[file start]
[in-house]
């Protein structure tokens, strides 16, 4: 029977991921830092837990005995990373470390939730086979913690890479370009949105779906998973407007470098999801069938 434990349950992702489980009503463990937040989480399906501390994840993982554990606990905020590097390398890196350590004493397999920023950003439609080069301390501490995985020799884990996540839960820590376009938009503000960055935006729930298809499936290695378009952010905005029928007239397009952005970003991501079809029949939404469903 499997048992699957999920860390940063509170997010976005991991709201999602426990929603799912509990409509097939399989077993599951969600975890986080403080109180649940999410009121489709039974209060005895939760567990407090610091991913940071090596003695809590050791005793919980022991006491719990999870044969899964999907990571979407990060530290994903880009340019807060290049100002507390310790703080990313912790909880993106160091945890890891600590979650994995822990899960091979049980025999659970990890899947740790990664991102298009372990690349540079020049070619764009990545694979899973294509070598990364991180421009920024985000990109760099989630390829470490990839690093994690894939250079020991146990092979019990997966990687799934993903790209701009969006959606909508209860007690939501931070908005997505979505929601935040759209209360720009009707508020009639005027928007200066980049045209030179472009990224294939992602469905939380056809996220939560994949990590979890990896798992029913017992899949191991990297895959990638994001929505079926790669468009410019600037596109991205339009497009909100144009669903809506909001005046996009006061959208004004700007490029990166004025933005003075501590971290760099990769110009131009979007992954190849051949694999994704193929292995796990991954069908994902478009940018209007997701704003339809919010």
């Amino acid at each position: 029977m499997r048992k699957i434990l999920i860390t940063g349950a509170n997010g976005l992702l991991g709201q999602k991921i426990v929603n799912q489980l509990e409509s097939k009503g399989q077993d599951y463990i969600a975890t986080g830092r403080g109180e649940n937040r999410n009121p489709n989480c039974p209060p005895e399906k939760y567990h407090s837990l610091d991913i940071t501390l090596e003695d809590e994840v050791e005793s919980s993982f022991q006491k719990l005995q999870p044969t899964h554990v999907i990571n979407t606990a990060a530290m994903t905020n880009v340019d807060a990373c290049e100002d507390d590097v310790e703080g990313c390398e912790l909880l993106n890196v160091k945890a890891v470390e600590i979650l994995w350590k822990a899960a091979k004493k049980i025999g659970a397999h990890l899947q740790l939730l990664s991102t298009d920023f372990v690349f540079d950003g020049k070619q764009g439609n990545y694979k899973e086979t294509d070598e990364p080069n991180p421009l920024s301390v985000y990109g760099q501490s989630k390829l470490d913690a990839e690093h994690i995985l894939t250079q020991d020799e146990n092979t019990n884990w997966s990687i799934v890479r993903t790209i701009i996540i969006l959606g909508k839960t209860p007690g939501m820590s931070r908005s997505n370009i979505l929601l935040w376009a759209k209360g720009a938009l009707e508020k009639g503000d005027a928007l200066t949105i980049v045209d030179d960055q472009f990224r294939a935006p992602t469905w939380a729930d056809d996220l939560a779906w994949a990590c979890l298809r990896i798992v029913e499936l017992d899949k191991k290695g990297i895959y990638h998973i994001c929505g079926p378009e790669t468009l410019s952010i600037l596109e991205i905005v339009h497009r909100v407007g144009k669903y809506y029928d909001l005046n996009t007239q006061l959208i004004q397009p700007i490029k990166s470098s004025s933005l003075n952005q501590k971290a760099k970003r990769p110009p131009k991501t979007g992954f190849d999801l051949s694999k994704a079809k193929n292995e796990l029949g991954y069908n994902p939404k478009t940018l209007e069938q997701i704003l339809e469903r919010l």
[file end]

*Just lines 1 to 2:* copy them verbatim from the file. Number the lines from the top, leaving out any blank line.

[in-house]
């Protein structure tokens, strides 16, 4: 029977991921830092837990005995990373470390939730086979913690890479370009949105779906998973407007470098999801069938 434990349950992702489980009503463990937040989480399906501390994840993982554990606990905020590097390398890196350590004493397999920023950003439609080069301390501490995985020799884990996540839960820590376009938009503000960055935006729930298809499936290695378009952010905005029928007239397009952005970003991501079809029949939404469903 499997048992699957999920860390940063509170997010976005991991709201999602426990929603799912509990409509097939399989077993599951969600975890986080403080109180649940999410009121489709039974209060005895939760567990407090610091991913940071090596003695809590050791005793919980022991006491719990999870044969899964999907990571979407990060530290994903880009340019807060290049100002507390310790703080990313912790909880993106160091945890890891600590979650994995822990899960091979049980025999659970990890899947740790990664991102298009372990690349540079020049070619764009990545694979899973294509070598990364991180421009920024985000990109760099989630390829470490990839690093994690894939250079020991146990092979019990997966990687799934993903790209701009969006959606909508209860007690939501931070908005997505979505929601935040759209209360720009009707508020009639005027928007200066980049045209030179472009990224294939992602469905939380056809996220939560994949990590979890990896798992029913017992899949191991990297895959990638994001929505079926790669468009410019600037596109991205339009497009909100144009669903809506909001005046996009006061959208004004700007490029990166004025933005003075501590971290760099990769110009131009979007992954190849051949694999994704193929292995796990991954069908994902478009940018209007997701704003339809919010």